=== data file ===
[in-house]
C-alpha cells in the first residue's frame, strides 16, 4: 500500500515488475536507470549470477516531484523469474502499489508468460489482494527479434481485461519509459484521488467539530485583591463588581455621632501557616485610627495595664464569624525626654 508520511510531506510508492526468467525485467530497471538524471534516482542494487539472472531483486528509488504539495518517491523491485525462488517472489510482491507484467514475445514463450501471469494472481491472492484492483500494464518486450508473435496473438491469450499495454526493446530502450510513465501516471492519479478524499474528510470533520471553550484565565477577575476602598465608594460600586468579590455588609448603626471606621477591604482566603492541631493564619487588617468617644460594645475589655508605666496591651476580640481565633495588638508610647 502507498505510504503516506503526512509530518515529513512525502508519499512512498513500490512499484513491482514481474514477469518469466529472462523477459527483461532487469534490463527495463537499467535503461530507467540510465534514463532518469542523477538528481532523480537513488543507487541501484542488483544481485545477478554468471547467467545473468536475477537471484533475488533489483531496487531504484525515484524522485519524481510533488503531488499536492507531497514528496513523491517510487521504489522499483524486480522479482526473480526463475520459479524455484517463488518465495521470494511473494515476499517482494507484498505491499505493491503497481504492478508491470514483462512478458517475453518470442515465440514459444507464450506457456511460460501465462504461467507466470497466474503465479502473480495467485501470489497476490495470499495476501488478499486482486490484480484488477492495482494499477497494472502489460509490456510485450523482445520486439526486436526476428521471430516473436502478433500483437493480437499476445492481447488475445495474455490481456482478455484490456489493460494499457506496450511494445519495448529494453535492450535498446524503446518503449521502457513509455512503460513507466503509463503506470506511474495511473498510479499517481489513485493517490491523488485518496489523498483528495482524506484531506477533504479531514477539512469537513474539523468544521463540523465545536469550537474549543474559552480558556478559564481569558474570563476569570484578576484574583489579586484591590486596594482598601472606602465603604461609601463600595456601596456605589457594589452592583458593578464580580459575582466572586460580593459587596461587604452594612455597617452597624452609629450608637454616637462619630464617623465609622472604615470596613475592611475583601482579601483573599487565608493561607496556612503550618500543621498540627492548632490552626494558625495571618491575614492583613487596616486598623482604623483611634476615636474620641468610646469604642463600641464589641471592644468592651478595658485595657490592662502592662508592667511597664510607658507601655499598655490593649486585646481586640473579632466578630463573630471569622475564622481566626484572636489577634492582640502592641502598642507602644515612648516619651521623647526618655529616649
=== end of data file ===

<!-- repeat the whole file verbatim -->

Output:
[in-house]
C-alpha cells in the first residue's frame, strides 16, 4: 500500500515488475536507470549470477516531484523469474502499489508468460489482494527479434481485461519509459484521488467539530485583591463588581455621632501557616485610627495595664464569624525626654 508520511510531506510508492526468467525485467530497471538524471534516482542494487539472472531483486528509488504539495518517491523491485525462488517472489510482491507484467514475445514463450501471469494472481491472492484492483500494464518486450508473435496473438491469450499495454526493446530502450510513465501516471492519479478524499474528510470533520471553550484565565477577575476602598465608594460600586468579590455588609448603626471606621477591604482566603492541631493564619487588617468617644460594645475589655508605666496591651476580640481565633495588638508610647 502507498505510504503516506503526512509530518515529513512525502508519499512512498513500490512499484513491482514481474514477469518469466529472462523477459527483461532487469534490463527495463537499467535503461530507467540510465534514463532518469542523477538528481532523480537513488543507487541501484542488483544481485545477478554468471547467467545473468536475477537471484533475488533489483531496487531504484525515484524522485519524481510533488503531488499536492507531497514528496513523491517510487521504489522499483524486480522479482526473480526463475520459479524455484517463488518465495521470494511473494515476499517482494507484498505491499505493491503497481504492478508491470514483462512478458517475453518470442515465440514459444507464450506457456511460460501465462504461467507466470497466474503465479502473480495467485501470489497476490495470499495476501488478499486482486490484480484488477492495482494499477497494472502489460509490456510485450523482445520486439526486436526476428521471430516473436502478433500483437493480437499476445492481447488475445495474455490481456482478455484490456489493460494499457506496450511494445519495448529494453535492450535498446524503446518503449521502457513509455512503460513507466503509463503506470506511474495511473498510479499517481489513485493517490491523488485518496489523498483528495482524506484531506477533504479531514477539512469537513474539523468544521463540523465545536469550537474549543474559552480558556478559564481569558474570563476569570484578576484574583489579586484591590486596594482598601472606602465603604461609601463600595456601596456605589457594589452592583458593578464580580459575582466572586460580593459587596461587604452594612455597617452597624452609629450608637454616637462619630464617623465609622472604615470596613475592611475583601482579601483573599487565608493561607496556612503550618500543621498540627492548632490552626494558625495571618491575614492583613487596616486598623482604623483611634476615636474620641468610646469604642463600641464589641471592644468592651478595658485595657490592662502592662508592667511597664510607658507601655499598655490593649486585646481586640473579632466578630463573630471569622475564622481566626484572636489577634492582640502592641502598642507602644515612648516619651521623647526618655529616649